The Celtic Diet – Part 7 – Beltane

Continuing with our series on Celtic Diet, here’s a couple of recipes for Beltane.

Beltane Bannock

Beltane Bannock is an oatcake, made and eaten on Beltane morning to ensure the health of crops and your herds. An old folk magic ritual was performed where the bannock is separated into nine ‘knobs’, each one dedicated to something they felt preserved their livestock or a plea to local predators before being shared and eaten. A rhyme like this was recited: – “Here
to thee, wolf, spare my sheep; there to thee, fox, spare my lambs; here to thee, eagle, spare my goats; there to thee raven, spare my kids; here to thee, martin, spare my fowls, there to thee, harrier, spare my chickens.”


  • 1 1/2 cup oatmeal
  • 1/8 tsp. salt
  • 1/4 tsp. baking soda
  • 1 tbs. lard or butter
  • 1/2 cup hot water


  1. Combine oatmeal, salt and baking soda in a bowl.
  2. Melt the butter, and drizzle it over the oats.
  3. Add the water, and stir the mix until it forms a stiff dough.
  4. Turn the dough out on a sheet of wax paper and knead thoroughly.
  5. Separate the dough into two equal portions, and roll each one into a ball.
  6. Use a rolling pin to make a flat pancake that is about ¼” thick.
  7. Cook your oatcakes on a griddle over medium heat until they are golden brown.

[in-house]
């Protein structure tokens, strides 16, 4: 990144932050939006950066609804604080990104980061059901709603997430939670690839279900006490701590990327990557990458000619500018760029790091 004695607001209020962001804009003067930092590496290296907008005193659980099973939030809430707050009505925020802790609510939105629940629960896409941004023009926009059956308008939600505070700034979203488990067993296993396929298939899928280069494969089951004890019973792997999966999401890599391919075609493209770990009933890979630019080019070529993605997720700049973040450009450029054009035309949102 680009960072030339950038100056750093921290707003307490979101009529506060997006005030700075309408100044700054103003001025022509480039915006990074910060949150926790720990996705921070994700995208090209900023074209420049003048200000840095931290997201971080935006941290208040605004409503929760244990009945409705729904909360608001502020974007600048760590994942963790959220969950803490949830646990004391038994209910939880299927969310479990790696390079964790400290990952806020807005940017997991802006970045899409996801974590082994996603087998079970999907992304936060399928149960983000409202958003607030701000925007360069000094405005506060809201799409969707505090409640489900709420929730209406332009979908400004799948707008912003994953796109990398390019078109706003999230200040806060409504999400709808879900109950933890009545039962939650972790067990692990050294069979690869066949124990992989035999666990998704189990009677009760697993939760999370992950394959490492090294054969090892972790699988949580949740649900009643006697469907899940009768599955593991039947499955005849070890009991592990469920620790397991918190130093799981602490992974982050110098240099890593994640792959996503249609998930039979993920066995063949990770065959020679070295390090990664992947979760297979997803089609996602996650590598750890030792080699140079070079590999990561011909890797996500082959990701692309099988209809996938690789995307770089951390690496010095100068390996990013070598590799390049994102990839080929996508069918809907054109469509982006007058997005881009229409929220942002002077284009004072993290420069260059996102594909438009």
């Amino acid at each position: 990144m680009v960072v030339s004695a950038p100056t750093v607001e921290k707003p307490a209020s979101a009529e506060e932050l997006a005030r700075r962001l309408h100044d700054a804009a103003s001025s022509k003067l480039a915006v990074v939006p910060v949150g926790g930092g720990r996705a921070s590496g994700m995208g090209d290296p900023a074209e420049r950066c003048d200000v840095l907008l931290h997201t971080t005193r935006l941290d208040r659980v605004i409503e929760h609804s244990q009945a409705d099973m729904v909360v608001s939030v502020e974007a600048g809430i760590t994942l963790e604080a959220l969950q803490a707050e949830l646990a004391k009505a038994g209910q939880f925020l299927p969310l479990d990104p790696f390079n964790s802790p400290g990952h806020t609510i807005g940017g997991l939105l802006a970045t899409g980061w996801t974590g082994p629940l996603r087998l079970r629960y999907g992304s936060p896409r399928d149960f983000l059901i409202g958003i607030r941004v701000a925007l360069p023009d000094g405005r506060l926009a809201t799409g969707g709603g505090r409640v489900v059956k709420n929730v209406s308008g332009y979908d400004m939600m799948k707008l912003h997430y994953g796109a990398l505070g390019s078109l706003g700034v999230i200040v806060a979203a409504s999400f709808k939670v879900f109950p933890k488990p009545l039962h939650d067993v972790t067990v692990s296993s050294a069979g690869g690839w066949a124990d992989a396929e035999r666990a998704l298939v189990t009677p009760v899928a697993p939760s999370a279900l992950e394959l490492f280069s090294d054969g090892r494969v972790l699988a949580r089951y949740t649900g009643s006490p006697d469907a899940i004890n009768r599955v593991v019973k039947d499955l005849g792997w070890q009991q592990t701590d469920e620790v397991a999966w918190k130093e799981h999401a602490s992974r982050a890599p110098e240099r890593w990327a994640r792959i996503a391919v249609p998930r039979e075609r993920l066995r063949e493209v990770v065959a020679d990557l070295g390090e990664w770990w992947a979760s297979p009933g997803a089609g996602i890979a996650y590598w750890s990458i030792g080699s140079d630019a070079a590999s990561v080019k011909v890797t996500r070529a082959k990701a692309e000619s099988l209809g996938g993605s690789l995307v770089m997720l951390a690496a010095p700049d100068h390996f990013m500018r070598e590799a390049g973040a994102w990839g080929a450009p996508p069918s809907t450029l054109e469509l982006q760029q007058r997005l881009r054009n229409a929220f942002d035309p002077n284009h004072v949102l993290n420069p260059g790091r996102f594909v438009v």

8. Cut each round into quarters to serve.

Beltane Caudle

Caudle is a warm, thick and sweet drink that was often prescribed to those who were sick, pregnant or to new mothers. This can be served with the bannock, which can be dipped into mix. The oldest surviving recipe is just a list of ingredients; wine, wheat starch, raisins, and sugar. Later recipes state ale or
wine is heated and thickened with egg yolks and/or ground almonds, then optionally spiced with sugar, honey, saffron, and/or ginger.


  • 1/2 pt (1 cup) milk
  • 1 tbsp oatmeal
  • 2 beaten eggs
  • 1 tsp sugar or honey
  • pinch of salt
  • nutmeg or mixed spice
  • whisky, ale or white wine


  1. Heat the milk in a pan with the oatmeal and a pinch of salt.
  2. Stir well and bring to the boil, then simmer until it starts to thicken.
  3. Stir in the eggs, sugar and spices (added according to taste), and keep simmering for at least five minutes – stir well to make sure the mixture doesn’t burn or stick to the pan.
  4. Remove from the pan and add in as much whisky, ale or white wine as you prefer.
  5. Serve immediately, either on its own or poured over bannocks or a dessert.

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